North American Birds

VOLUME 70 NO3-NO4 2019

A Quarterly Journal of Ornithological Record Published by the American Birding Association. The mission of the journal is to provide a complete overview of the changing panorama of our continent’s birdlife.

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Page 129 of 163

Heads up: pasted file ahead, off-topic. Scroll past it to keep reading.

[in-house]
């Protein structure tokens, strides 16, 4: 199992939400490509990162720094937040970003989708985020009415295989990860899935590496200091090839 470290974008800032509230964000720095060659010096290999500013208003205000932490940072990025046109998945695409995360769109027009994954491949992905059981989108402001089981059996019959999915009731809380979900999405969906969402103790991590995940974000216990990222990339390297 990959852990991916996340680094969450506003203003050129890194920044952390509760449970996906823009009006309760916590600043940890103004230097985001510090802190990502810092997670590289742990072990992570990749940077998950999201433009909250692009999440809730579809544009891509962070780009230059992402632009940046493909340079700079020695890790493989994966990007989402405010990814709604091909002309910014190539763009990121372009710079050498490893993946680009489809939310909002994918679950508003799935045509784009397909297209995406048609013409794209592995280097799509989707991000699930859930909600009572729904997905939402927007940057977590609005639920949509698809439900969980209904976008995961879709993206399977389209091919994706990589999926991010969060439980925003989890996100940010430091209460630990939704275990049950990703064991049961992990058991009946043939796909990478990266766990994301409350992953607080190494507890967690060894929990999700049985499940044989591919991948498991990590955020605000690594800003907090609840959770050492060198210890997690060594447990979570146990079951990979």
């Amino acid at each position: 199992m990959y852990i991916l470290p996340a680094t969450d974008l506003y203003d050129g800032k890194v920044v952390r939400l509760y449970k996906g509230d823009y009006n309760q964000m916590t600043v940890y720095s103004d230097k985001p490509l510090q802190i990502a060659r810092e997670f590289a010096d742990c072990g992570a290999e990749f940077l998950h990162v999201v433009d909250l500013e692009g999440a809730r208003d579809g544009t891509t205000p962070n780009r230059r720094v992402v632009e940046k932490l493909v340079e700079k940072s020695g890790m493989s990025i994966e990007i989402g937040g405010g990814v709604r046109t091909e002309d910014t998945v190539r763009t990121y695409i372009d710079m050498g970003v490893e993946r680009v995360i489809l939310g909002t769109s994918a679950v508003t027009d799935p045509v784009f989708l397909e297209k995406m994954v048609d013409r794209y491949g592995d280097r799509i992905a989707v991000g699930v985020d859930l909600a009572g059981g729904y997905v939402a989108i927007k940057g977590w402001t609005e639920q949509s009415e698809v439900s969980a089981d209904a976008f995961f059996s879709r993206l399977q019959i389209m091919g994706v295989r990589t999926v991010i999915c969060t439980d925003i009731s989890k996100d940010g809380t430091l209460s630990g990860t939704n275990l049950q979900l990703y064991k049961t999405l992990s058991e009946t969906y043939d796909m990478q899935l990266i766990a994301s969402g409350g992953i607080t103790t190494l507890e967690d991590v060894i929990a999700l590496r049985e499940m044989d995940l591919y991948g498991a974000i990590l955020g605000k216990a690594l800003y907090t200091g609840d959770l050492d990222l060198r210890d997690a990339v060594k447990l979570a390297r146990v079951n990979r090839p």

N O R T H A M E R I C A N B I R D S 376 O R E G O N & WA S H I N G TO N mediate coast, were at Yaquina Head, Lincoln 6-8 May (CP). Above average for spring, 5 Northern Mockingbirds were noted in Washington. In w. Oregon 8 were noted north of their tradi - tional R.V. range while a single bird on the eastside was an unusually poor showing. Single Sage Thrashers, rare, but near annual in spring for w. Washington, were at Mary - moor, King 23 Apr (S. Aagaard), Ridgefield12 May (E. Knight), and L. Crescent, Clallam 14 May (ph. A. Patia); most records are from Apr-May. A Brown Thrasher at Pasco, Frank - lin 10 Apr (ph. L. Smith) was Washington's nineteenth; records are evenly distributed be - tween westside and eastside, mostly in May- Jun. Oregon's ninth White Wagtail (ssp. oc - cularus) was at Hatfield Lake, Deschutes 24-26 Apr. (T. Kutzen). Seven Purple Finches at 3 locations in Walla Walla 9 Mar–3 Apr were in far e. Wash - ington, where previously considered rare; this species is now being reported regularly over the last few years in parts of Walla Walla near the Snake River. A wayward White-winged Crossbill was at Cheney, Spokane 30 May (C. Corder); this species is not normally found in lowland e. Washington locations in late spring or summer. A Common Redpoll at Tokeland, Pacific 3 May (J. Weldon, J. Bird) was the latest record for Washington. One at Thorton Creek, Lincoln 7 Apr (D. Faxon) provided a late and out of range record for Oregon, where they are rarely found after March. A Lapland Longspur at Marymoor Park, King 24 May (MH, J. Meyer) was near record late for Washington. Given less than 10 w. Washington records, a Green-tailed Towhee at Ridgefield 15-16 May (S. Setterberg) was noteworthy. A Clay-colored Sparrow, rare for spring in w. Oregon, was at Manzanita, Til - lamook 10-11 Apr (J. Evens). Brewer's Spar- rows, very rare in w. Washington, included one at Vancouver, Clark 13-14 Apr (RK), with another there 2 May (R. Korpi), and one at Semiahmoo, Whatcom 7 May (N. Sanday). An early Brewer's Sparrow at Beaverton 6 Apr (D. Porter) was the only westside Oregon report; a handful would be more typical. The Vesper Sparrow continuing from fall near Burlington, Skagit was noted thru 2 Mar (RM); there are only 5 winter records but this is the first record of one over-wintering. Vesper Sparrows are rare away from breed - ing areas in w. Oregon; reports at South Jetty Yaquina Bay 30 Apr (AH, W. Wright), near Brownsmead, Clatsop 14 May (MP), and at Sandy River Delta, Multnomah 14 May (S. Nord) were noteworthy. Conspicuous by their absence, there were no westside Lark Spar - rows north of the R.V.; a couple would be typ- PASSERINES A Least Flycatcher visited Richmond Beach, King 27 May (ph. J. Sweeney); prior to 2009 this species was considered very rare in w. Washington, but detections of a few from late May through June are now expected. A Gray Flycatcher at Davenport, Lincoln 22 Apr provided Washington's earliest record. Single Gray Flycatchers were at Corkindale, Skagit 5 May (RM), SaukValley, Skagit 12 May (RM), and Barnaby Slough, Skagit 28 May (GB); there are now over 30 records for w. Wash - ington with well over half of those occurring in the last 5 years. A Gray Flycatcher was at Powell Butte Nature Park, Multnomah 21-22 May (R. Abe); this species is now annual in the Portland area, but still very rare elsewhere in w. Oregon away from Marion and Jackson. Migrant Dusky Flycatchers in w. Washington are now hardly of note, but one at Obstruc - tion Point, Clallam 7 May (M. Holmgren, G. Montgomery) was a first for the Olympic Mountains and unusually far west. Single Pa - cific-slope Flycatchers at Vashon I., King 8 Apr (E. Parker, H. Parker) and Fort Lewis, Pierce 8 Apr (K. Slettebak) were a few days shy of be - ing record early for Washington. Black Phoe- bes continue to probe northward with way- ward singles noted at Skagit W.M.A., Skagit 27 Apr-12 May (RM) and Stanwood, Snohomish 29 May (S. Giles). Say's Phoebes flooded into w. Washington this spring in unprecedented numbers highlighted by 9 at Randle, Lewis 25 Mar (RM, A. Crutcher); spring Say's Phoebe reports in w. Washington have increased dramatically over the past 9 years. Fair num - bers of Western Kingbirds moved through w. Washington this spring highlighted by a maximum of 15 at P.N.P. 13 May (K. Brown). Loggerhead Shrikes, rare as a spring mi - grant in w. Washington, showed exception- ally well with 5 detected at 5 locations 19 Mar–2 Apr. One in coastal Oregon, where not annual, graced South Beach, Lincoln 11 May (CP). A Northern Shrike at Cattle Point, San Juan 15 May (J. Burke, K. Burke) was over a month late and just shy of the record late date. The Pinyon Jay inhabiting Spence Reservoir, Union lingered until 25 Mar, rep - resenting just the second ne. Oregon record. The season's only Blue Jay was at Yakima thru 13 Mar (K. Zook). The latest reports from w. Oregon's Mountain Chickadee invasion came from higher elevations including single birds at Marys Peak, Benton 7 Apr (RN) and Larch Mountain, Multnomah 17 Apr (CH, ES) .Rock Wrens, rare at any season in w. Washington, but especially so in spring, included singles at Leque I., Snohomish 22 May (S. Peden) and Marymoor Park, King 27 May (H. Heiberg). Two Rock Wrens, less than annual on the im - May. None were detected in w. Washington. Not quite annual in coastal Oregon, single White-faced Ibis were at China Creek Beach, Coos, 13 May (L. Paulson) and Florence, Lane 19 May (V. Buck, S. Hill). A White-tailed Kite was at Vashon I., King 14-15 May (S. Bottoms, ph. E. Parker); since 2008 this species has essentially disappeared from its previous small hold in sw. Wash - ington, though a few wayward individuals continue to be noted annually. A tally of 325 Sharp-shinned Hawks passing over Bahokus Peak, Clallam 7 Apr (RM, CW) approached the record high count for Washington of 406 recorded at the same location 3 Apr 1990. Wayward Red-shouldered Hawks included one continuing at Nisqually thru 5 Mar (ST) and one at Sequim, Clallam 28 Mar (B. Paige); this species is still rare n. of sw. Washington. Coastal northbound Broad-winged Hawks were again noted at Bahokus Peak with 11 tal - lied 30 Apr-7 May. An additional inland bird was at P.N.P. 23 Apr (ph. BW). Washington had only 7 previous records of northbound Broad-wingeds prior to 2014. One Broad- winged Hawk was at Fields 28 May (DI, SF); Harney vagrant traps produce about one per spring. An exceptional 20 Swainson's Hawks were noted at 5 locations in w. Washington 7 Apr-31 May including a high count of 7 at Bahokus Peak 2 May (RM, BW); this species has now been detected annually in spring in w. Washington since 2003. Five Swainson's Hawks in w. Oregon 17 Apr-14 May was about average. As with the Sharp-shinned Hawk tally at Bahokus Peak, 616 Red-tailed Hawks passing over 7 Apr (RM, CW) was noteworthy but fell well short of the 3,374 tallied there 3 Apr 1990. A Snowy Owl lingering at Echo Ridge, Chelan 9 May (ph. V. Palumbo) was about a month tardy. Rare in w. Washington at any season, four Burrowing Owls at four locations were exceptional. The over-wintering Great Gray Owl in the Sauk Valley, Skagit lingered through 19 Mar, overlapping with a second bird there 16 Mar-1 Apr (RM); this species is less than annual in w. Washington. A Yellow- bellied Sapsucker was at Seattle 25 Mar (ph. K. Messick); there are 13 previous records for Washington with most Dec–Apr. Single Red- naped Sapsuckers were at Green Mt., Kitsap 10-11 Apr (ph. H. Voboril) and at L. Crescent, Clallam 22-23 Apr (ph. A. Patia); this species is rare in w. Washington away from the imme - diate Cascade crest. Two Gyrfalcons in Wash- ington through 11 Apr represented a typical spring. A tally of 13 Peregrine Falcons pass - ing over Bahokus Peak, Clallam 17 Apr (RM, J. Danzenbaker) likely represented a record count for Washington.